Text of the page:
Yanda Holds Up Just Fine Against Suh

Filmstudy Yanda Holds Up Just Fine Against Suh

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Matt Schaub was the whipping boy for the latest loss on Sunday. While he played with a challenging set of circumstances, that’s not entirely unfair.

Schaub had ATS on just 18 of 49 dropbacks (37%). That was the lowest ATS percentage for the OL since week 1 at Denver (15%). Results by ATS:Screen Shot 2015-12-10 at 6.12.47 PMSummarizing relative to expectation:

Screen Shot 2015-12-10 at 6.12.54 PMSetting aside the interceptions for the moment, the 5-yard differential doesn’t tell the whole story with 2 enormous (and offsetting) impacts.

Schaub threw 13 passes to Allen, 12 of which he caught (the only target he didn’t catch was Shelby’s pick-6, so Allen was perfect). However, those 12 passes traveled a net total of 8 yards from the LoS in the air. Allen added 89 yards of YAC and 10 yards on a lateral to bring his receiving total to 107.

Offsetting the benefit of YAC, Schaub consistently faced a crowded secondary while under pressure. The Dolphins used a 4-man pass rush on 38 of 49 snaps and the Ravens had 5 instances where they kept in 2 eligible receivers to block. In the past, when Flacco has faced consistently-effective, 4-man pressure, he similarly resorted to a check down game to Rice (I’m envisioning several Cincinnati games since 2009). Schaub’s interceptions both resulted from balls batted at or behind the LoS. It’s minimal consolation, but he was effective at avoiding interceptions downfield.

The Ravens had 75 meaningful snaps (excludes penalties).


Hurst: James imploded the week after he played his best career game versus the Browns. He simply had no answer for Vernon, an elite pass rusher who plowed through him and dipped his shoulder to beat him outside all day. I charged him with just 1/3 (the equivalent of a pressure) of Vernon’s first sack (Q1, 3:48), because Suh drove Gillmore back and flushed the pocket from the front side, directly to Vernon. His best block of the day was a driving pancake of Phillips, which cleared the way for West’s 8-yard run up the middle.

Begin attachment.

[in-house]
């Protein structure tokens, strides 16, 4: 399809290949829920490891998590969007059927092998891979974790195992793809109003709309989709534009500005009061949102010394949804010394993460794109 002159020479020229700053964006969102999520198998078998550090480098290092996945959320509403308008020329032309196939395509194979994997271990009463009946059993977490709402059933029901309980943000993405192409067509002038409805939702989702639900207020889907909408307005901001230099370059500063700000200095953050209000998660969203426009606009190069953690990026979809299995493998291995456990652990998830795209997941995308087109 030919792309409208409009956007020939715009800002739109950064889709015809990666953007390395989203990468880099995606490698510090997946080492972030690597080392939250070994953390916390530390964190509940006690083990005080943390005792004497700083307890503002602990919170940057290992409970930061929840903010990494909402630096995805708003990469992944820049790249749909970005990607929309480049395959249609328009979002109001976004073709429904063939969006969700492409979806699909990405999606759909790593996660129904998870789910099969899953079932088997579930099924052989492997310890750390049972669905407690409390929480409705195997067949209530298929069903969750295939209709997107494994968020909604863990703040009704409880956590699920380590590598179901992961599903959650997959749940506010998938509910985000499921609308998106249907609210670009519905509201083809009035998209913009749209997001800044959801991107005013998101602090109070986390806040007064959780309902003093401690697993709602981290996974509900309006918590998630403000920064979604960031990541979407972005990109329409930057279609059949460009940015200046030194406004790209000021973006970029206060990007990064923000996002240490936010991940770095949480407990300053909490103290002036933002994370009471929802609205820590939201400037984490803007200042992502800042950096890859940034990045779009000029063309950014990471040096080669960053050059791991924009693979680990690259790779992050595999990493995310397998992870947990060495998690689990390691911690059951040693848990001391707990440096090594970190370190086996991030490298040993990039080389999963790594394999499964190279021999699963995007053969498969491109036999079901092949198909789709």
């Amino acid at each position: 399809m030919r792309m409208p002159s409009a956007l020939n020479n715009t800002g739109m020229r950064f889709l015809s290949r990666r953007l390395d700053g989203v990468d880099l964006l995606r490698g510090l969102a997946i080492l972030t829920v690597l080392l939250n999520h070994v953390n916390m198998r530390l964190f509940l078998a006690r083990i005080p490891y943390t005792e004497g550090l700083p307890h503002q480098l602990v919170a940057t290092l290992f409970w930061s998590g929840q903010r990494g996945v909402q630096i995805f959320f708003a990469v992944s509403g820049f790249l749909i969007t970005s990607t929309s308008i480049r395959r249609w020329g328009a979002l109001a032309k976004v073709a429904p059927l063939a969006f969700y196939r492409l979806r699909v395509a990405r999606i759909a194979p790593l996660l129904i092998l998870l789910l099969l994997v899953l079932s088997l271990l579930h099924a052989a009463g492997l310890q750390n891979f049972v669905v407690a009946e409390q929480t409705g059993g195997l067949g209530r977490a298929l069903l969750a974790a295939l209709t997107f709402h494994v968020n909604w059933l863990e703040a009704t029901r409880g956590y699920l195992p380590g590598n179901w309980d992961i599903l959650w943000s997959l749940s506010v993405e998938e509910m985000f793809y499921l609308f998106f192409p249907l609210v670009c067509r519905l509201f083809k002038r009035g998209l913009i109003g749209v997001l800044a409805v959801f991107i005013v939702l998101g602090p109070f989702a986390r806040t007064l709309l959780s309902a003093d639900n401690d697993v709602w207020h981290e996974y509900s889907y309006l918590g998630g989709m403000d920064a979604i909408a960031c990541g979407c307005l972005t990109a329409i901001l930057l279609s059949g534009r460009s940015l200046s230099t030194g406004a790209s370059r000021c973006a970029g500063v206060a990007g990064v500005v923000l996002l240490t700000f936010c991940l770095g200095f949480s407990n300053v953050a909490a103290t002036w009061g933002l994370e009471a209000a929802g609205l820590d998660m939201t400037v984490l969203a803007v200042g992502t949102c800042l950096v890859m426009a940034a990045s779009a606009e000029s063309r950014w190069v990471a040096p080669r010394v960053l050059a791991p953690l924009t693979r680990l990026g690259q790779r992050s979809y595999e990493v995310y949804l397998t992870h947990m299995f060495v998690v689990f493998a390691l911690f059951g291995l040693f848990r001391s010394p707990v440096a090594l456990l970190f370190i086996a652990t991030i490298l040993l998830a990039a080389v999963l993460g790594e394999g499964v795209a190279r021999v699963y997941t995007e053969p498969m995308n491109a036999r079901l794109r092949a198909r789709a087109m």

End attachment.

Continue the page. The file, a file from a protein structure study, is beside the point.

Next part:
Scoring: 75 plays, 55 blocks, 8 missed, 5 pressures, 2.17 (1/2 + 2/3 + 1) QHs, 1.33 (1/2 + 1/2 + 1/3) sacks, 1 holding penalty, 24.5 points (.33 per play). That’s 20 points short of a passing score, even after adjustment, F. As bad as he played, he was 20 points worse versus Denver. In 2013, Browns fans were trying to find a slogan similar to “Suck for Luck” to reflect the fans desire the team tank for the top overall pick. One fan (tongue in cheek, I believe) suggested “Play Oniel for Manziel”. It’s a good thing Hurst’s name, like Bart’s, doesn’t rhyme with anything.

Osemele: Kelechi returned after missing 2 games and was outstanding. He took a tough charge for a pressure when Phillips reached up to get a piece of Schaub’s first interception. Vernon also bulled him for a pressure on the play immediately preceding his first sack (Q1, 3:56). Otherwise, a single missed cut block was his only blemish of the day. He made all 7 of his blocks in level 2. It was suggested he did not have the mobility for a zone scheme, but that’s turned out to be hogwash. He’s broadly talented and should be a top 5 guard for the next 5 years. Osememle had 3 highlight blocks, and his best was a combination which opened both sides of the hole for Allen’s 5-yard run (Q2, 10:49). He pinned Shelby for Urschel, then turned to block Misi as Allen squirted through for a first down.

Scoring: 74 plays, 71 blocks, 1 missed, 2 pressures, 71 points (.91 per play). That’s and A with or without adjustment.